Library: Orthodoxy Link Page
Websites and Collections
- Gleanings from the Holy Fathers (from April 8, 2009 via archive.org): "Gleanings" is a great collection of quotes from the church fathers on just about everything; it is probably the largest collection of patrisitc quotes ever assembled in one place. Something has happened to the current version of this website—it is majorly broken and most of the quotes are removed—so I've provided a link to an older version.
- An Exact Exposition of the Orthodox Faith (from April 25, 2009 via archive.org): by St. John of Damascus; this is the entire text of St. John's catechism. It is very different from modern introductions to Orthodoxy: it's far better, more complete, and less misleading. It is hosted on the same site as "Gleanings" and, as I noted above, something has happened to the current version of this website; therefore, I've provided a link to an older version.
- Stromata, Book III: by Clement of Alexandria. This is an English translation of Book III which is not available in the Ante-Nicene Fathers (ANF) set because the translators were offended by the writer's words. Notably, he condemns both sex and abstinence if they do not flow from [right] faith in God and, in his examination of Nicolaus' offer to let anyone else "marry" his wife, he demonstrates that the problem with sexual sins is not in the physical acts, but in the lust behind them. This really turns the whole modern discussion on sexual morality, from either side, on its head and helps clarify the Church's position.
Parishes Near Me
- Holy Theophany Orthodox Church: in Colorado Springs, Colorado, USA. This is the parish where I first attended after learning about the institutional Orthodox Church: I was baptized, chrismated, and spent a number of years worshipping here and still visit from time to time.
Institutional Church Organizations
Individual Pages and Essays
- The Cup of Christ: by St. Ignatius Brianchaninov. This is a short meditation on what it really means to follow Christ and drink from the same cup He did. Modern man is continually inventing ways to avoid suffering, but suffering is crucial to the Christian life; there can be no salvation without the acceptance of pain.
- Freedom and way of existence in Orthodoxy: by Fr. Constantine Strategopoulos. This is quite a lengthy essay and certainly not an easy read, but Fr. Constantine really "takes the axe" to many of the most scared idols modern man has set up: social systems, legal systems, moral systems (whether of the right or left), and religious systems.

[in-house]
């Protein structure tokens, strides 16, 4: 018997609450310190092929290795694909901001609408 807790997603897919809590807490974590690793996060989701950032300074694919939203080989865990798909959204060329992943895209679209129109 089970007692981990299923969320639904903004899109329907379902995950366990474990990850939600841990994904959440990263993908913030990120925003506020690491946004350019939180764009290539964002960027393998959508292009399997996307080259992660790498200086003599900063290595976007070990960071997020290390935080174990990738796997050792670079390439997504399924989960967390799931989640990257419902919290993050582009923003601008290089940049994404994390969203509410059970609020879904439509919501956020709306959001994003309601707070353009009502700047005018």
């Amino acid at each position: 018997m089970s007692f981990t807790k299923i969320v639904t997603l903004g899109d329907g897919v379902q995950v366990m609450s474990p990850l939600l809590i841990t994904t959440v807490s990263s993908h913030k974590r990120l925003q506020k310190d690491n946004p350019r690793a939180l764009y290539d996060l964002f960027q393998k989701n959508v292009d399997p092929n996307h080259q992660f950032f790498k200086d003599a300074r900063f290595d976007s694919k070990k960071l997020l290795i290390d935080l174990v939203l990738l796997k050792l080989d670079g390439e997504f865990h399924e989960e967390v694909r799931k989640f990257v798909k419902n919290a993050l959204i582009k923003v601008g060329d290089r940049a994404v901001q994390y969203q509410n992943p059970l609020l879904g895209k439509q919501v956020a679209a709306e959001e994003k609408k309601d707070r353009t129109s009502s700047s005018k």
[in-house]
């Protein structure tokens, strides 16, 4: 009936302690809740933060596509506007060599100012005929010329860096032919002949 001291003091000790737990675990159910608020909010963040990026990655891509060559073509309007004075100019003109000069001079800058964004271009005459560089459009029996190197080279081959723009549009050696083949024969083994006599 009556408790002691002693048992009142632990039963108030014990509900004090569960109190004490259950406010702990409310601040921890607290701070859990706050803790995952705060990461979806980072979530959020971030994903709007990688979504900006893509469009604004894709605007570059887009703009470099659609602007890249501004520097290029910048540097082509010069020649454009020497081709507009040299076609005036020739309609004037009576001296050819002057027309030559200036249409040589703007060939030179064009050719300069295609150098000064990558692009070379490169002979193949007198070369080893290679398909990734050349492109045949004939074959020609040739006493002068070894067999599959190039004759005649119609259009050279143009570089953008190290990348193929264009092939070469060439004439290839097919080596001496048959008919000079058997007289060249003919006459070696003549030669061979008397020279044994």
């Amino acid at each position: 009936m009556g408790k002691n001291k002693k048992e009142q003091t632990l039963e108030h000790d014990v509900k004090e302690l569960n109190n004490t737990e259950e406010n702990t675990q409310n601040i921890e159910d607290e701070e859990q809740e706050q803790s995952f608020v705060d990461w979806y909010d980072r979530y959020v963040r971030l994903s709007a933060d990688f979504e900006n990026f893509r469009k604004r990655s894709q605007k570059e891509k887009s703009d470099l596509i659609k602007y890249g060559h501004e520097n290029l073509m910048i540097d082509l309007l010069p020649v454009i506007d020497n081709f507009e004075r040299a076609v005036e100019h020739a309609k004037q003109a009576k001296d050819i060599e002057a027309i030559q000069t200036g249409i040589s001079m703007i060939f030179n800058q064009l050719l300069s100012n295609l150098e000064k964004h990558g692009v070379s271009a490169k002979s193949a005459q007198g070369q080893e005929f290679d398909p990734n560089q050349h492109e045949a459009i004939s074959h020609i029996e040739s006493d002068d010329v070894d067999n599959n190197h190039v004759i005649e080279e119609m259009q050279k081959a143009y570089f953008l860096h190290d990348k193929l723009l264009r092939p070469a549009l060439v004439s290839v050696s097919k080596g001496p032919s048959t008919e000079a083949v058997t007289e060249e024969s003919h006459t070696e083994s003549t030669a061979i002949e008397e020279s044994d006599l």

Pithless Thoughts is a veritable treasure trove of posts on Orthodox life, often from a humorous perspective. Everything is easy to read and accessible, yet well-written and rich. It is the first blog (out of two) on Orthodoxy that I've ever found to have consistently great value from a theological perspective. Because it is filled with so much great material, I decided to pick out just a few of the best posts, if that is even possible. They are, in no particular order:
- Martyrdom Across the Centuries: by Steve Robinson (a.k.a. "s-p"). "Martyrdom" is a humorous look at how our pride and self-esteem manifest in the context of the Internet.
- Demolition, Canons, and Spiritual Direction: by Steve Robinson (a.k.a. "s-p"). This post is a great introduction to the proper understanding of the canons of the institutional Orthodox Church, and "the Law" in general.
- Work and Priesthood: by Steve Robinson (a.k.a. "s-p"). This is a very personal yet very Orthodox view of the priesthood of all believers.
Elsewhere on the Web
- The Life of the World Revisited: Christmas—Not Material Enough: by Adreea Bălan. This is a great example of an essay by someone who is not just regurgitating Church fathers, but seems to speak from a deep understanding of Orthodoxy.
- But Jesus Wasn't Born Dec. 25 – was He?: by John Eidsmoe and Ben DuPré; reposted by John Sanidopoulos. This article, which is more directly about Christmas, briefly surveys some of the evidence—from the Bible, the Church fathers, the Romans, and more—to show that, despite what a few voices in modern scholarship (and a lot of their zealous followers) might claim, there is a lot of weight behind the belief that Christ was born on December 25.